Wild Swimming South Devon – Swimming in Cold Water
Wild swimming in South Devon, and yes those are the words that put more than 75% of you off – cold water swimming! If you’re the type of person who only likes to dip your toes in the water when in the Seychelles this is not the post for you!
Wild Swimming or swimming as my Dad calls it!
When I think about it I have always been a bit of a cold water swimming fan, I had just forgotten that I was. Family folklore tells the story of my poor Dad having to wade in to get me when I refused to get out of the sea on Banna Strand on a cold October half term afternoon when I was 6 years old. Btw if you haven’t been to Banna Strand (Tra na Beannai) you really should, it’s still one of my favourite beaches, miles of gorgeous soft yellow sand and gentle rolling waves, beautiful dunes….
Why is Wild Swimming good for you?
Last summer to combat the Lockdown Blues I started swimming in cold water. I am incredibly lucky to live in South Devon and have access to the sea, rivers and Dartmoor so finding somewhere suitable is pretty easy. I started with the kids, they had been moaning that I didn’t come in with them any more, so I joined them.
Gingerly at first, okay if I’m being totally honest it was the threat of being splashed by all three boys at once that got me into the waves. It was freezing, I felt like getting straight out but they wouldn’t let me. And then it happened, two minutes of being in the sea my body said to itself, you’re not going to die, so I relaxed and started to swim and found that I was actually enjoying myself.
Where can I wild Swim in South Devon?
As the Lockdown measures eased crowds started arriving, quite understandably, to the South Devon shores, so we took to the Moors for our dips. Now the thing about swimming on Dartmoor is that the rivers are really quite cold, even in the middle of a lovely heatwave. My best tip – get in quick and start swimming. The more you move the quicker you warm up and the longer you can stay in. There are loads of great places where you can park and swim or if you want a little bit of solitude and don’t mind a walk you can usually find a secluded spot, even in the height of summer [you’ll find our favourite spots listed in the information guide at Anchor Cottage].
Wild Swimming for mental health
2020 was a gloriously hot summer but as the temperature started to drop I made the decision to carry on swimming. It was just making me feel so much better. The first lockdown had affected me much more than I thought it would. It wasn’t that I couldn’t actually welcome any guests to Anchor Cottage, or that the home schooling for three outdoor boys meant hours in front of screens, or that I couldn’t see my family as they lived too far away.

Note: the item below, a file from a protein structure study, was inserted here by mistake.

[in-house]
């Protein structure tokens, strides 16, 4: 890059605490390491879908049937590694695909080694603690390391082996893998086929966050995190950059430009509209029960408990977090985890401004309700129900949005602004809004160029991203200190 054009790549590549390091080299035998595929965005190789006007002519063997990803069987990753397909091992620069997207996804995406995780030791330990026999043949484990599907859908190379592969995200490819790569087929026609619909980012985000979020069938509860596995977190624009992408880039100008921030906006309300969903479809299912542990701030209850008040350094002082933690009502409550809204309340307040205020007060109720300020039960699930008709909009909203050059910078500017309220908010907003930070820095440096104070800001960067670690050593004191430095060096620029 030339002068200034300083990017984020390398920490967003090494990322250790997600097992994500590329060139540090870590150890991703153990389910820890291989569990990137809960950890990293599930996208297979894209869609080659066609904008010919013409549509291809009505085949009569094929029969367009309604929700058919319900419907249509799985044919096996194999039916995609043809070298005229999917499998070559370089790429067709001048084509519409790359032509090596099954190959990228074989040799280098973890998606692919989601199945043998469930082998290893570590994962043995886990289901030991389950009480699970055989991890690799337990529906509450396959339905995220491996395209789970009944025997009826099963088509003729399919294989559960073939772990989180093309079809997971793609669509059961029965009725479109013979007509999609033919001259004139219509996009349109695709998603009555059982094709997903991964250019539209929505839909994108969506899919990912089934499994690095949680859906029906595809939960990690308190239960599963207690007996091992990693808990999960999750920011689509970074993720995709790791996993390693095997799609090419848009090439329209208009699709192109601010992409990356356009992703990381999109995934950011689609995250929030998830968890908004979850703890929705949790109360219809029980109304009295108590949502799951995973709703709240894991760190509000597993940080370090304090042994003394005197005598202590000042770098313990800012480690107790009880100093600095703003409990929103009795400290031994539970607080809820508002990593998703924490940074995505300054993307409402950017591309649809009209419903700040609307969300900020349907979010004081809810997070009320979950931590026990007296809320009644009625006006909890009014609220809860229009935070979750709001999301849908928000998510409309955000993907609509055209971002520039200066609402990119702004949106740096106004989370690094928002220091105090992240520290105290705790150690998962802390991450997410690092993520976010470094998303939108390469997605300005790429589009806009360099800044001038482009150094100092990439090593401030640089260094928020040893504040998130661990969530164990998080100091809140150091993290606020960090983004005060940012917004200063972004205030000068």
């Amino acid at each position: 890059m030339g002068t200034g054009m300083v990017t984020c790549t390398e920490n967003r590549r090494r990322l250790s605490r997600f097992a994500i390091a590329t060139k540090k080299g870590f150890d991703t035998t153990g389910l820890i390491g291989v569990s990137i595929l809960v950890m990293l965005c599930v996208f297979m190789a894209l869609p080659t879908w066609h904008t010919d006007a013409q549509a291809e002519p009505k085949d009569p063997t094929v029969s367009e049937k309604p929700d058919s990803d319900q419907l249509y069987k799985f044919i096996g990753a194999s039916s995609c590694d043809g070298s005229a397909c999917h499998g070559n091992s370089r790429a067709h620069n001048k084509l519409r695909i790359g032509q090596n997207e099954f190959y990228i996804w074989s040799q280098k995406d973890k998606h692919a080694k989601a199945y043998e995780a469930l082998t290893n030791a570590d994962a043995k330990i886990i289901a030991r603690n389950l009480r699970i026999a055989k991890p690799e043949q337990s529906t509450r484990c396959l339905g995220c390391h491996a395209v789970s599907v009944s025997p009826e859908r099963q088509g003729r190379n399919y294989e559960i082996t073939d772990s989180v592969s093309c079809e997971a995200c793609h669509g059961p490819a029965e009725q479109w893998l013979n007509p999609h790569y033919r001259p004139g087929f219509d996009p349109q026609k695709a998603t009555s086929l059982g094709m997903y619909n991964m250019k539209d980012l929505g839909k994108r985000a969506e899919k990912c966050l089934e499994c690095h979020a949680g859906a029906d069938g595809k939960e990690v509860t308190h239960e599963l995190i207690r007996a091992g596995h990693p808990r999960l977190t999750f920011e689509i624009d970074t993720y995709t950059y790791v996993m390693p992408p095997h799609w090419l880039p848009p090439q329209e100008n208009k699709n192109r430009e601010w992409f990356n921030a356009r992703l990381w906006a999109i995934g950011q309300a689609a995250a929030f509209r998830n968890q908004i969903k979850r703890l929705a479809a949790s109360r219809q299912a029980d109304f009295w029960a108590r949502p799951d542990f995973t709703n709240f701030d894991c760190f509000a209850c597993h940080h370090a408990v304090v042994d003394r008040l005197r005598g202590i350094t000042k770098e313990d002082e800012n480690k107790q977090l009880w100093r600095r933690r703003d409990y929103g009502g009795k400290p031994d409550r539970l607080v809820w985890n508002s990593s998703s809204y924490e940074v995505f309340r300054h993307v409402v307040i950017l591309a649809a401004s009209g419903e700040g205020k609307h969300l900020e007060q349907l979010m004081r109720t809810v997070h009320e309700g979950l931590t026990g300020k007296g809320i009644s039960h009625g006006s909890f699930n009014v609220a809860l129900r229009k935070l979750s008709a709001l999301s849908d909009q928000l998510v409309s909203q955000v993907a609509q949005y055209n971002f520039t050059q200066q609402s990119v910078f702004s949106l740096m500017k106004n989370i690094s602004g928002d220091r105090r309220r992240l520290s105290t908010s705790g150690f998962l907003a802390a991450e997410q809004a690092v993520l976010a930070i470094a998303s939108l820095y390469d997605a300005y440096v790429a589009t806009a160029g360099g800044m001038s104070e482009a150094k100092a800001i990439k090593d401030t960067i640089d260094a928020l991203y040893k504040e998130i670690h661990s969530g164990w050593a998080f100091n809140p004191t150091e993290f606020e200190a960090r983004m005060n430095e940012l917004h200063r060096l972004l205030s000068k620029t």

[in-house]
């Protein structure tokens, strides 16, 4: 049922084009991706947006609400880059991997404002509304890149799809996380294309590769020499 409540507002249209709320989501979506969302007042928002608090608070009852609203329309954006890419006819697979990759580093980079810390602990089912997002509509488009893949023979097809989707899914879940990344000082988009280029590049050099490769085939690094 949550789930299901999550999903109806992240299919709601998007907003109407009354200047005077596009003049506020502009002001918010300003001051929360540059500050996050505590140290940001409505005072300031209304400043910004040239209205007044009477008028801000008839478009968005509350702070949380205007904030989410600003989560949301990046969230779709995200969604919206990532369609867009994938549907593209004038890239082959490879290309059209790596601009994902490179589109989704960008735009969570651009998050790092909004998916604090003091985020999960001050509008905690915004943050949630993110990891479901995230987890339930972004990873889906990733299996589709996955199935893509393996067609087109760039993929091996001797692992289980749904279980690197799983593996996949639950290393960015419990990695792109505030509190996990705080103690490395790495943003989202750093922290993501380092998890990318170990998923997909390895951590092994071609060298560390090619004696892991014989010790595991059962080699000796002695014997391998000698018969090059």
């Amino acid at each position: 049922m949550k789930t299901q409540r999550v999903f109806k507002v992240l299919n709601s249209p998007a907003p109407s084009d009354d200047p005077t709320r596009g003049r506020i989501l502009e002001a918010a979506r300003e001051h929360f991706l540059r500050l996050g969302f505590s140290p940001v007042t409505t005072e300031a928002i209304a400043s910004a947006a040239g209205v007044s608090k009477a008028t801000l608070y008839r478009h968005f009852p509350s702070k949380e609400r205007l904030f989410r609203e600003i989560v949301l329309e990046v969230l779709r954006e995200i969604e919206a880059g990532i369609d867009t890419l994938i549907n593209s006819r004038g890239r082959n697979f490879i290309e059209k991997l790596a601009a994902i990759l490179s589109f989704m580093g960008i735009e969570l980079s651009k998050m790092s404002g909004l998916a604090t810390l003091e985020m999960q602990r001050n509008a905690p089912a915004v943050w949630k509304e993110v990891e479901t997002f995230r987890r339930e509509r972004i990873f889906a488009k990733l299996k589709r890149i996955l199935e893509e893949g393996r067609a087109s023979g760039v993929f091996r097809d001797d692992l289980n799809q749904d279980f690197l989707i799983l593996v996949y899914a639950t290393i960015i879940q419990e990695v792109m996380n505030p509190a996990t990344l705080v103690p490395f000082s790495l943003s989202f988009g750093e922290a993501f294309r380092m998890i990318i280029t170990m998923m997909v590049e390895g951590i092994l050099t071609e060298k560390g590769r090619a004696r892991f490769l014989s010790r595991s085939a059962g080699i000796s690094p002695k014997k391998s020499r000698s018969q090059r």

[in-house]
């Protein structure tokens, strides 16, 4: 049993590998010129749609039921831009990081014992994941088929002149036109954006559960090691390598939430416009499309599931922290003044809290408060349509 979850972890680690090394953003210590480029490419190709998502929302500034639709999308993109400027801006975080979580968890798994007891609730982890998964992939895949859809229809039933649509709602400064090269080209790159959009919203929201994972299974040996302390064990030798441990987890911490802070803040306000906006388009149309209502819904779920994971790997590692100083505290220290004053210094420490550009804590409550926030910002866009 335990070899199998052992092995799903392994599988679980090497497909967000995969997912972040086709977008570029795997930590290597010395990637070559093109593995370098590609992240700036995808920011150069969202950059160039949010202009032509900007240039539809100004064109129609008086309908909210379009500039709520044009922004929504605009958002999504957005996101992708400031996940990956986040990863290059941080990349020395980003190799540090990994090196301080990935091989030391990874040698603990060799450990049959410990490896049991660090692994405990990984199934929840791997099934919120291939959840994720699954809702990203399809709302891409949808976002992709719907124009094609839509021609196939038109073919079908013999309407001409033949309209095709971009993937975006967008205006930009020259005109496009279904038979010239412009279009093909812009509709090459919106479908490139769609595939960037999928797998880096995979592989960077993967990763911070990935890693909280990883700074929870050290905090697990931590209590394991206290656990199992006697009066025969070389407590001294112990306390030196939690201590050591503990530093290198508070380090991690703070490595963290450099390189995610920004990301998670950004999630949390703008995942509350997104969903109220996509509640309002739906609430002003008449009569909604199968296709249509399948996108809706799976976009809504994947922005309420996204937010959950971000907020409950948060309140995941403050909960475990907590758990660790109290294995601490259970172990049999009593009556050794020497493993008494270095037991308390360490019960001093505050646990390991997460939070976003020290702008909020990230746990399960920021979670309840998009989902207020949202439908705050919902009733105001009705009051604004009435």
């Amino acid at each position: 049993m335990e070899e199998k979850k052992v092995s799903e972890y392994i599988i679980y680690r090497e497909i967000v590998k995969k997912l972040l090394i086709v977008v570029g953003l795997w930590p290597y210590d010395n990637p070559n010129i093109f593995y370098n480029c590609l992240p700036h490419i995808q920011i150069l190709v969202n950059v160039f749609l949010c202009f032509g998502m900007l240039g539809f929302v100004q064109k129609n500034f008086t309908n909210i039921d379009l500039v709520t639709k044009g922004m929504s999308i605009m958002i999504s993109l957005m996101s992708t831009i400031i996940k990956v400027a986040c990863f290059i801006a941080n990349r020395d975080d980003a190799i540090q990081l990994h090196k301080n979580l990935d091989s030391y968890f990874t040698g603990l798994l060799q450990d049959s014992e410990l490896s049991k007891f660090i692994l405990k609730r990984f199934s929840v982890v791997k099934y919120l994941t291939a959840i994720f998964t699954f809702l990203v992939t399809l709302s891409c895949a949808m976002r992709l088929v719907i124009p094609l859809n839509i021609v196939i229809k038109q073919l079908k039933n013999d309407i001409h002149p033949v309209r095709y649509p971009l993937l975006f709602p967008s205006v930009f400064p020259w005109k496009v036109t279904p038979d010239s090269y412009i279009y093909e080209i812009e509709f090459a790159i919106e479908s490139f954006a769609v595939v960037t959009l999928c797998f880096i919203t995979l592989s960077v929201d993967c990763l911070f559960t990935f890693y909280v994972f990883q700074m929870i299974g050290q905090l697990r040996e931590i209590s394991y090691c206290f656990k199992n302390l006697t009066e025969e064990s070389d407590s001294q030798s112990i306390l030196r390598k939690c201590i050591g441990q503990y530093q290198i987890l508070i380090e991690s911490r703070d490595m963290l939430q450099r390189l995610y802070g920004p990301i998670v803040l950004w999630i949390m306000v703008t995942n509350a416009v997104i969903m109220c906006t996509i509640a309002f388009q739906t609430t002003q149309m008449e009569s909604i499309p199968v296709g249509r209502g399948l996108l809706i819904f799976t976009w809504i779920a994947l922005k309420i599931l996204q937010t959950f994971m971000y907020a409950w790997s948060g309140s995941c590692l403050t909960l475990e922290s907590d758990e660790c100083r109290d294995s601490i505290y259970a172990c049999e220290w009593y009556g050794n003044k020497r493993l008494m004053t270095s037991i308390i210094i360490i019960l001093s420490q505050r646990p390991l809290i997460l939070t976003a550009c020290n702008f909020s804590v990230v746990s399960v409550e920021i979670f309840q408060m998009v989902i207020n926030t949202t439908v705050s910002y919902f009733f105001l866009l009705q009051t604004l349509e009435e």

I’m just a person who loves to get out and do stuff, I like hugging people, I enjoy crowds, I love to host. Being stuck at home and being told when and where I could go out just got me feeling a bit down. I know there are lots of people who would be much more comfortable if most social interaction was done by zoom, and that’s really good for them, I’m just not that person.
But as soon as I got in the sea or the river and swam my mood lifted and the positive effect lasted all day long. I had found my natural antidepressant. So I roped in a few mates and we committed to swimming once a week throughout the year.
Is Wild Swimming safe in the winter?
Cold water swimming is safe but you need to follow some basic rules and understand the water that you are going to swim in, tides, flows, currents, rips as well as the weather will all impact your swim. I found the Outdoor Swimming Society is really helpful.
Here are my tips but I’m not qualified and strongly urge you to read up or find someone to guide you if you are new to cold water swimming or the area.
- Speak to a local and ask them if there are any dangers, the Yealm is an area of SSI (Special Scientific Interest) because of the rich marine life but this does mean lots of sharp oyster shells that will cut your feet.
- Buddy Up – I only ever swim on my own at a beach with either lots of people – I always tell them I’m going in and they’re always very supportive even though they think I’m mad – or with a lifeguard. It’s also loads more fun swimming with someone else!
- Go into the water gradually so that you can get used to the temperature slowly, jumping straight into water below 15° can cause a ‘gasp reflex’
- Keep aware of your environment, wind, rain, tides can all quickly impact your conditions making an idyllic swim suddenly dangerous.
- Swim for enjoyment, the magic will come from being outdoors immersed in nature, you’ll have more fun and encounter less risk if you do what feels comfortable and safe.
- Get warm gradually. It’s important to increase your temperature slowly so I like to take a flask of tea and warm up from the inside first. There’s another great article about hypothermia here.
What to wear wild swimming?
October 2020 – I fished out my old 3mm wetsuit and headed for the beach with towel. As the weather and the water got colder I added neoprene booties, gloves and a wooly hat to my armory.
We had a warm Easter but the water was still pretty chilly in April so I wore a wetsuit over a swimsuit and then took the wetsuit off as soon as I was comfortable. The wetsuit finally came off at the end of May but the boots and gloves stayed on until two weeks ago at the sea. I got cramp in my toes which made me realise that swimming along the beach rather than away from it was a very smart move. The boots are back on and I must admit I did also wear gloves when I swam in the Dart last week just so that I could have a longer swim but I wouldn’t bother in the sea now.
Is Wild Swimming Good for you?
Yes! Obviously I can only speak for myself but…
Wild Swimming in South Devon is extremely good for you, go on give it a try….
Want to book Anchor Cottage and get swimming this year? Check availability now.